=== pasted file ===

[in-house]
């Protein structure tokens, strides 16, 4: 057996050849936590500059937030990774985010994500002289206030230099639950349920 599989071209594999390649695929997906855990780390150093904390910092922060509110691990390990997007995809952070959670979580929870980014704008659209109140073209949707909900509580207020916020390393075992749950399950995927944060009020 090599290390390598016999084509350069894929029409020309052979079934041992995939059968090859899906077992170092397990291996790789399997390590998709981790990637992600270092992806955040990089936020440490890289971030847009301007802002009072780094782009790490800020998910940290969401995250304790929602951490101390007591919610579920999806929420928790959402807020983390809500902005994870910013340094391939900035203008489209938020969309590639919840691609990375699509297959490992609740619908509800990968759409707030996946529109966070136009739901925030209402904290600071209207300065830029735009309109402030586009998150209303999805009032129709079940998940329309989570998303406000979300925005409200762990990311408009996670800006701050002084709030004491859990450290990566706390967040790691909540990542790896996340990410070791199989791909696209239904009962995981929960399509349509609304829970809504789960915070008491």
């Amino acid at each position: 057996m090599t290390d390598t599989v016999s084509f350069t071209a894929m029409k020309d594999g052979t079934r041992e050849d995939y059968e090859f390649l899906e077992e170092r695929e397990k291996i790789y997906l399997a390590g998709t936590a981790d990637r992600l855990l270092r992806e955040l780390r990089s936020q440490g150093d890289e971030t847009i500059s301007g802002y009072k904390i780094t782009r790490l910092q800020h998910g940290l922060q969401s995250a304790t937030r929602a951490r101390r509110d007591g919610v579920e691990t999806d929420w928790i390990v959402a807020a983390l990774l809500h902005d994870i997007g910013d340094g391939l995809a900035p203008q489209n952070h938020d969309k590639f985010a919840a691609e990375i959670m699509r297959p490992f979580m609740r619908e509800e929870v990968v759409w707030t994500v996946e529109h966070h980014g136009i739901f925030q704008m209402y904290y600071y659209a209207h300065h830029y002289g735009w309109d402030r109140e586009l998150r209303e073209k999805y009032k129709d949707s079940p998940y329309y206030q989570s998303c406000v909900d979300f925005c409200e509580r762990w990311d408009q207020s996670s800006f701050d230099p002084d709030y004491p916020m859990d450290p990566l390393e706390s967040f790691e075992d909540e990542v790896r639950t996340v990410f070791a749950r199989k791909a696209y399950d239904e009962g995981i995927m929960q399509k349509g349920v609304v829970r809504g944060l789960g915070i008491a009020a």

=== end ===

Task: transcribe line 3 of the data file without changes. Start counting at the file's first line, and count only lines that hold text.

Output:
């Amino acid at each position: 057996m090599t290390d390598t599989v016999s084509f350069t071209a894929m029409k020309d594999g052979t079934r041992e050849d995939y059968e090859f390649l899906e077992e170092r695929e397990k291996i790789y997906l399997a390590g998709t936590a981790d990637r992600l855990l270092r992806e955040l780390r990089s936020q440490g150093d890289e971030t847009i500059s301007g802002y009072k904390i780094t782009r790490l910092q800020h998910g940290l922060q969401s995250a304790t937030r929602a951490r101390r509110d007591g919610v579920e691990t999806d929420w928790i390990v959402a807020a983390l990774l809500h902005d994870i997007g910013d340094g391939l995809a900035p203008q489209n952070h938020d969309k590639f985010a919840a691609e990375i959670m699509r297959p490992f979580m609740r619908e509800e929870v990968v759409w707030t994500v996946e529109h966070h980014g136009i739901f925030q704008m209402y904290y600071y659209a209207h300065h830029y002289g735009w309109d402030r109140e586009l998150r209303e073209k999805y009032k129709d949707s079940p998940y329309y206030q989570s998303c406000v909900d979300f925005c409200e509580r762990w990311d408009q207020s996670s800006f701050d230099p002084d709030y004491p916020m859990d450290p990566l390393e706390s967040f790691e075992d909540e990542v790896r639950t996340v990410f070791a749950r199989k791909a696209y399950d239904e009962g995981i995927m929960q399509k349509g349920v609304v829970r809504g944060l789960g915070i008491a009020a």